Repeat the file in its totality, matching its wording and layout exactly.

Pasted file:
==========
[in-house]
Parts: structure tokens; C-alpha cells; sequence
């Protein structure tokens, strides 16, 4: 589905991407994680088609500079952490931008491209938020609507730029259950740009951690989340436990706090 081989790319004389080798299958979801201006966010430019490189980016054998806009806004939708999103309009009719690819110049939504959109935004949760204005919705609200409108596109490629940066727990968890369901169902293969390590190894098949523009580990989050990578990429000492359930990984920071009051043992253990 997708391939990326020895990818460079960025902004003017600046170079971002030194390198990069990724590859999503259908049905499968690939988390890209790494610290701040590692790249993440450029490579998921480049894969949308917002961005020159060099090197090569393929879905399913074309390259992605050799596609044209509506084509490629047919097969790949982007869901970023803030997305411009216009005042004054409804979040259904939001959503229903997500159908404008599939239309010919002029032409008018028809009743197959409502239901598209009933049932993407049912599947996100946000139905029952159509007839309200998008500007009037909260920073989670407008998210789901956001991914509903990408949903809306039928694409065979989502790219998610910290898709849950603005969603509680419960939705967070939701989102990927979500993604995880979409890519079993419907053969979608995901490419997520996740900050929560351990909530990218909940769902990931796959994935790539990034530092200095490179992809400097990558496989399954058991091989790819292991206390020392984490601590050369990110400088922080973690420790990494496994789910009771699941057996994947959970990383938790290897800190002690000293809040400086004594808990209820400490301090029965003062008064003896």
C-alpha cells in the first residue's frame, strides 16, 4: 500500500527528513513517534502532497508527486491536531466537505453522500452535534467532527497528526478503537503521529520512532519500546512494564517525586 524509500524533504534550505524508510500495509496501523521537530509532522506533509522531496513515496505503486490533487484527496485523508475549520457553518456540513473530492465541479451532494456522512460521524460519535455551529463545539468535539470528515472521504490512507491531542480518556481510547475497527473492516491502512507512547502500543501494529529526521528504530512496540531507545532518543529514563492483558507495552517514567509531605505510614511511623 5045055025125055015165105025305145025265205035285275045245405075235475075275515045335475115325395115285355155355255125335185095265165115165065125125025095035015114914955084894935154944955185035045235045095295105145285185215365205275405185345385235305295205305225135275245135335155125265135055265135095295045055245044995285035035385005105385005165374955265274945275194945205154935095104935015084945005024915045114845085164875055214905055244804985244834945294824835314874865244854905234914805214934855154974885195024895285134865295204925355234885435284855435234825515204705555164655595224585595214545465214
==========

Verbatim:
[in-house]
Parts: structure tokens; C-alpha cells; sequence
């Protein structure tokens, strides 16, 4: 589905991407994680088609500079952490931008491209938020609507730029259950740009951690989340436990706090 081989790319004389080798299958979801201006966010430019490189980016054998806009806004939708999103309009009719690819110049939504959109935004949760204005919705609200409108596109490629940066727990968890369901169902293969390590190894098949523009580990989050990578990429000492359930990984920071009051043992253990 997708391939990326020895990818460079960025902004003017600046170079971002030194390198990069990724590859999503259908049905499968690939988390890209790494610290701040590692790249993440450029490579998921480049894969949308917002961005020159060099090197090569393929879905399913074309390259992605050799596609044209509506084509490629047919097969790949982007869901970023803030997305411009216009005042004054409804979040259904939001959503229903997500159908404008599939239309010919002029032409008018028809009743197959409502239901598209009933049932993407049912599947996100946000139905029952159509007839309200998008500007009037909260920073989670407008998210789901956001991914509903990408949903809306039928694409065979989502790219998610910290898709849950603005969603509680419960939705967070939701989102990927979500993604995880979409890519079993419907053969979608995901490419997520996740900050929560351990909530990218909940769902990931796959994935790539990034530092200095490179992809400097990558496989399954058991091989790819292991206390020392984490601590050369990110400088922080973690420790990494496994789910009771699941057996994947959970990383938790290897800190002690000293809040400086004594808990209820400490301090029965003062008064003896």
C-alpha cells in the first residue's frame, strides 16, 4: 500500500527528513513517534502532497508527486491536531466537505453522500452535534467532527497528526478503537503521529520512532519500546512494564517525586 524509500524533504534550505524508510500495509496501523521537530509532522506533509522531496513515496505503486490533487484527496485523508475549520457553518456540513473530492465541479451532494456522512460521524460519535455551529463545539468535539470528515472521504490512507491531542480518556481510547475497527473492516491502512507512547502500543501494529529526521528504530512496540531507545532518543529514563492483558507495552517514567509531605505510614511511623 5045055025125055015165105025305145025265205035285275045245405075235475075275515045335475115325395115285355155355255125335185095265165115165065125125025095035015114914955084894935154944955185035045235045095295105145285185215365205275405185345385235305295205305225135275245135335155125265135055265135095295045055245044995285035035385005105385005165374955265274945275194945205154935095104935015084945005024915045114845085164875055214905055244804985244834945294824835314874865244854905234914805214934855154974885195024895285134865295204925355234885435284855435234825515204705555164655595224585595214545465214